He sighed, shuffling off his well-stocked backpack. Another seeming choice that was no choice at all. Hopping down from the bank, he circled the stranded beast to get the lay of the land. The orca neither noticed nor cared as it continued its futile struggles.
“How did you even get into this mess?” he murmured aloud. He could understand the creature getting beached after being wrapped by the net, but why had it hauled itself so far up the beach on one fin? How, for that matter? It was even facing the wrong way, nose towards the beach, and there were no signs of anything so large moving across the water-soaked sand where the creek’s rivulets rejoined the sea. “It’s like you just popped in out of thin air.”
An ear-splitting cry from the orca made him wince. “Guess you don’t care about the how, huh, boy? Don’t worry, buddy, we’ll get you right out.” He smirked to himself as he approached the tangled side, drawing his knife. “Boy? You’re bigger than my car and I’m talking to you like you’re Rufus. He’s a Saint Bernard, so he isn’t much smaller than you.”
The trapped whale did not seem amused and redoubled its struggles when it caught sight of his glinting blade.
“Guess you aren’t in the mood for jokes.” Vince frowned. They aren’t smart enough to know what a knife is, are they? No, he decided, that was ridiculous. He’s just nervous because I’m getting closer. Don’t blame him. Still, he’s going to make those wounds worse rubbing against that net!
He reached out, gently caressing the trapped creature’s flank. It was mind-blowing to think something so large was alive. Vince could feel the frantic heartbeat through the whale’s thick, blubbery skin, and he wondered if the creature was hyperventilating through its blowhole. “It’s okay, boy. It’s okay. I won’t hurt you, but you’ve got to stay still!”
Shoot, that just pissed him off more! Vince had to hop back as the whale rolled from side to side. Hoping he would get the idea, Vince crawled back on the riverbank where the whale could not reach. Not the most useful section of net to cut off, but if he’s smart, he’ll realize I’m a friend. Grabbing hold of some of the densely woven, waterlogged rope, he pulled it taught and started cutting. He stopped talking, since it seemed to annoy the whale.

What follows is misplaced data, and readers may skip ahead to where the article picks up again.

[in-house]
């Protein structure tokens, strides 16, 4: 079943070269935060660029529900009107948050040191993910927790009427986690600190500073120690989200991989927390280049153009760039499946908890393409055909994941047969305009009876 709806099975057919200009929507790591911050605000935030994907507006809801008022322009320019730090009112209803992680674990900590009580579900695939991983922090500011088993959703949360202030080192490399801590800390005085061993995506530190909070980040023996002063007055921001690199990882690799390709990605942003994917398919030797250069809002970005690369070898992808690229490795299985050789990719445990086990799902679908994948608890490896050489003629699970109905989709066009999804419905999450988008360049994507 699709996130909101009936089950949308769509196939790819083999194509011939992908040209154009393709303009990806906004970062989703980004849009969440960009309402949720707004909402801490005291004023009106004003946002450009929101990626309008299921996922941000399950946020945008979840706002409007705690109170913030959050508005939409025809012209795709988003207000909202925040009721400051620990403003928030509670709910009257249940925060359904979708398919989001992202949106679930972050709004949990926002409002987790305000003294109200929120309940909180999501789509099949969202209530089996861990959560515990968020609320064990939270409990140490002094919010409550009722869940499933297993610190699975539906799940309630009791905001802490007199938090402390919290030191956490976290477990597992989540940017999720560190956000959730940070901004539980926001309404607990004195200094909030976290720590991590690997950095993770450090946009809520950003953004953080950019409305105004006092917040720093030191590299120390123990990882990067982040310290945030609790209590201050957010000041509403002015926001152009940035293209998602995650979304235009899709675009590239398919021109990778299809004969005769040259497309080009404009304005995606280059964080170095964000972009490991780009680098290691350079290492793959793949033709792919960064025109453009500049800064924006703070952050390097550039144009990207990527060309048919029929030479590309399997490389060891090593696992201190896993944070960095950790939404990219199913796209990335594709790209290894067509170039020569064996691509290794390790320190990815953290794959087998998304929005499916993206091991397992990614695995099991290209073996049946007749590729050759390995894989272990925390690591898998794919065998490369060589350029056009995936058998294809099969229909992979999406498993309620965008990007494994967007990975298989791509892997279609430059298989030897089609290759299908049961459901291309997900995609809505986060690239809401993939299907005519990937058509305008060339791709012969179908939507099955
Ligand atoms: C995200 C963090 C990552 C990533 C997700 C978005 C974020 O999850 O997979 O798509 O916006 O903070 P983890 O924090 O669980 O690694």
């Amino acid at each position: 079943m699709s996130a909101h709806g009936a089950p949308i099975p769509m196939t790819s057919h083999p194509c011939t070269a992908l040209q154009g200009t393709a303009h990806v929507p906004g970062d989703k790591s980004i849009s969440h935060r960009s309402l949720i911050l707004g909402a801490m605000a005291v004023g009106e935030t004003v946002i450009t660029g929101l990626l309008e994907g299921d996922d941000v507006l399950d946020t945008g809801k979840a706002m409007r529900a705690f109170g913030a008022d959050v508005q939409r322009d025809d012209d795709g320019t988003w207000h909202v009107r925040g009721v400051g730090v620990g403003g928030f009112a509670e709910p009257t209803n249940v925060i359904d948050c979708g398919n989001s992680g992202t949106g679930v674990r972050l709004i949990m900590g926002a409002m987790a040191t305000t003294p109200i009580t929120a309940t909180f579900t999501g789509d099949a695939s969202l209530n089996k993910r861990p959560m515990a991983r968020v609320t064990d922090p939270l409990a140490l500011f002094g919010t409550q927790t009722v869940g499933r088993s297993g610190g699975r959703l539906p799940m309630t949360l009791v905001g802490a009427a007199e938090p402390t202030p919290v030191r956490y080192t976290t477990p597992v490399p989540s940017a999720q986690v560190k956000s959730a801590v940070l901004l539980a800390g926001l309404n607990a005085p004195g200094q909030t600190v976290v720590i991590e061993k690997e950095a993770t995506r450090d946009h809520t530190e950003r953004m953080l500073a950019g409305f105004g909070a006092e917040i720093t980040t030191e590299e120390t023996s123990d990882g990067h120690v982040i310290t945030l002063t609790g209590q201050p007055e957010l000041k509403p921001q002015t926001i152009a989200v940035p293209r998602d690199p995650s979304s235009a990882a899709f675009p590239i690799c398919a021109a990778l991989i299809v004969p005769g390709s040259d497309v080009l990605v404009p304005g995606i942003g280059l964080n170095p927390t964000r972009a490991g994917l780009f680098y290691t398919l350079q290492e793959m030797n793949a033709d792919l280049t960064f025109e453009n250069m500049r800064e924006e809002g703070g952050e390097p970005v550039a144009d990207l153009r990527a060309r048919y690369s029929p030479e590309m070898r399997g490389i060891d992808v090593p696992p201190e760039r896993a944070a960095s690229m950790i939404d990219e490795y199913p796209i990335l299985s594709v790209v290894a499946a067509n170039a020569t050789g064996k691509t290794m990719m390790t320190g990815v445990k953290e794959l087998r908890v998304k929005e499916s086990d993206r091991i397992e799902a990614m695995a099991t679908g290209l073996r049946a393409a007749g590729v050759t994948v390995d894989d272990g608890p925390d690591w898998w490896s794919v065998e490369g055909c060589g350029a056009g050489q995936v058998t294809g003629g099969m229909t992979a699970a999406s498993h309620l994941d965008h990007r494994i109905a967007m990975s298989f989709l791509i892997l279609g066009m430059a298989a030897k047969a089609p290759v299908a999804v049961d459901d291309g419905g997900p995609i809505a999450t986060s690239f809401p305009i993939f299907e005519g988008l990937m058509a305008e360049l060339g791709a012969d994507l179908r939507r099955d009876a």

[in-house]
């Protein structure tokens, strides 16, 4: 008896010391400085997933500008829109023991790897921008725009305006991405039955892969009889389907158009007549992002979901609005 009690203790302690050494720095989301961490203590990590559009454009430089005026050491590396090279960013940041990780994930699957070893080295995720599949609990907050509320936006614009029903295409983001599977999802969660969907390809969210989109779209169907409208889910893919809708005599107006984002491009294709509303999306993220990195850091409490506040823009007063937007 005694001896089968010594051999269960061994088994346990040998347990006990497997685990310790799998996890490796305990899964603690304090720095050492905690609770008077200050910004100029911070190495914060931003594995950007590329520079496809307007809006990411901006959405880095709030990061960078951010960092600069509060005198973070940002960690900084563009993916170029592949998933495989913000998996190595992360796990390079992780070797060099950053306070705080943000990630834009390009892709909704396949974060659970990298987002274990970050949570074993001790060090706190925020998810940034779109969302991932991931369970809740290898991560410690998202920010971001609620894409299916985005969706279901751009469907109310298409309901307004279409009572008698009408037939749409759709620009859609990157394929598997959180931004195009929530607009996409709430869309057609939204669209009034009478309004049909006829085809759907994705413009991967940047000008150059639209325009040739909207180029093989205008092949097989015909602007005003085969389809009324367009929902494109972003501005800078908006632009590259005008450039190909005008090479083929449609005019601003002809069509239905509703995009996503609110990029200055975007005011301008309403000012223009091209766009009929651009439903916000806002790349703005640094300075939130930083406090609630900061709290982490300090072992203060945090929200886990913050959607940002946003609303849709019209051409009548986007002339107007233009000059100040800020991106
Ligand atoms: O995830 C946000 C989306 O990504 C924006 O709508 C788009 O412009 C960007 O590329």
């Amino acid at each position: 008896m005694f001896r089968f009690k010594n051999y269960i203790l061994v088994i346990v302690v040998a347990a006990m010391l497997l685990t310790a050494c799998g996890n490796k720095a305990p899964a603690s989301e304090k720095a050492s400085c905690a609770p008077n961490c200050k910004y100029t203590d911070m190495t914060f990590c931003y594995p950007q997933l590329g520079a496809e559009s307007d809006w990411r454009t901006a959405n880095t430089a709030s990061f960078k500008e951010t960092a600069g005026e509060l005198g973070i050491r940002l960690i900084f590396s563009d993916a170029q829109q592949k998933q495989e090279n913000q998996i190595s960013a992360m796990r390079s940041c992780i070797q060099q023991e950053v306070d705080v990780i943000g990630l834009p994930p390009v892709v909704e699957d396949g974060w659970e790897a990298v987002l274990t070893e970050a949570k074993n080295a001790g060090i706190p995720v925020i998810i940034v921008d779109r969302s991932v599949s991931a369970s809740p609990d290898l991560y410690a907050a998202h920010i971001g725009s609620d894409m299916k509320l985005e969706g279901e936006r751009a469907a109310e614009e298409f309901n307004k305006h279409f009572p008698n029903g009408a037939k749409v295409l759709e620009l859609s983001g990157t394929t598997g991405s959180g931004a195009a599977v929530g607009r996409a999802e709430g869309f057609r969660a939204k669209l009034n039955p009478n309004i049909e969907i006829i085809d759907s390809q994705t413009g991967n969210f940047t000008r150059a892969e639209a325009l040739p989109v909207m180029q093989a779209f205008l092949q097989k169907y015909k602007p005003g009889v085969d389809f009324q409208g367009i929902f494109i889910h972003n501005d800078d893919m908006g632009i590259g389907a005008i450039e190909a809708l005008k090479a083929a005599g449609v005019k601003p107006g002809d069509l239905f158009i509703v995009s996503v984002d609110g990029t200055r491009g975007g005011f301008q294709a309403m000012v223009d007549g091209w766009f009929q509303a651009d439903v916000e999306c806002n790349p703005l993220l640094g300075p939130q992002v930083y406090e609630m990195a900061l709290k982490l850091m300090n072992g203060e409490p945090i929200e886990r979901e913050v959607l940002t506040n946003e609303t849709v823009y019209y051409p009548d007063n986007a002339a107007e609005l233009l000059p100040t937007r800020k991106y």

The thrashing stopped around his third cut, which he took as an encouraging sign… right up until he realized the whale had ceased breathing. “No, come on, don’t do this to me.”
He slid down the muddy bank towards the whale’s head, not caring about ruining his newish cargo shorts. The whale looked listlessly upon him with half-lidded eyes. Seagulls circled overhead, drawn by the sounds of struggle and promise of a free meal. It all seemed over.
Vince hesitated a moment before setting his jaw. “Hey!” The shout seemed to rouse the whale. He poured the contents of his water bottle over the orca’s back. He remembered whales had to stay moist, and it was all he had. “Don’t give up, alright? I’ll cut you loose, then we just need to get you down to the water. Keep breathing!”
The whale let out a sad keen, but he did manage to suck down a ragged breath.
I’m giving a pep talk to a whale, and it’s listening to me. The effort seemed as useless as it was surreal, but Vince had to try. He willed the creature not to die as he rubbed his own fingers raw on the thick cordage. I just need time to cut you loose, then you can haul yourself down. After a few minutes’ frantic work, a slip of his tired fingers gouged a shallow gash in the whale’s thick hide.
The creature twisted in apparent pain, its cries echoing through the pine trees, scaring off the circling gulls.
“Sorry, boy,” said Vince, caressing its side.
The pained wails continued, and the orca slumped again, its breathing ever more labored.
“No, come on,” he begged. “I’ve only got… crap that’s a lot of rope left to cut.” He inhaled sharply. Don’t die. Please don’t die. That thought turned into a mantra, a prayer in his mind as he grabbed the rope. If he could just breathe, I’d have all the time in the world! I wish it had been some random hiker. I could’ve helped them!
He let out a sigh. “No sense complaining about what I can’t change.” Before he could make another cut, a tingle passed through his fingers. “The hell?”
The orca’s dark skin lightened for an instant before a brilliant glow shot in all directions, forcing Vince to avert his eyes. Even facing away, the light was as piercing.
The dazzling glare abruptly ended. Vince’s jaw dropped as he took in the impossible sight before him. The whale was gone, replaced by a young woman with long, silky black hair and pale, porcelain-white skin. He corrected himself; her hair was not entirely black, being interrupted by a teardrop-shaped white section on either side of her head. Her modesty was preserved by a sleeveless white and black dress that stretched down to her ankles.
Vince’s eyes widened. “I guess I shouldn’t have been calling you ‘boy’.”
Thanks for reading!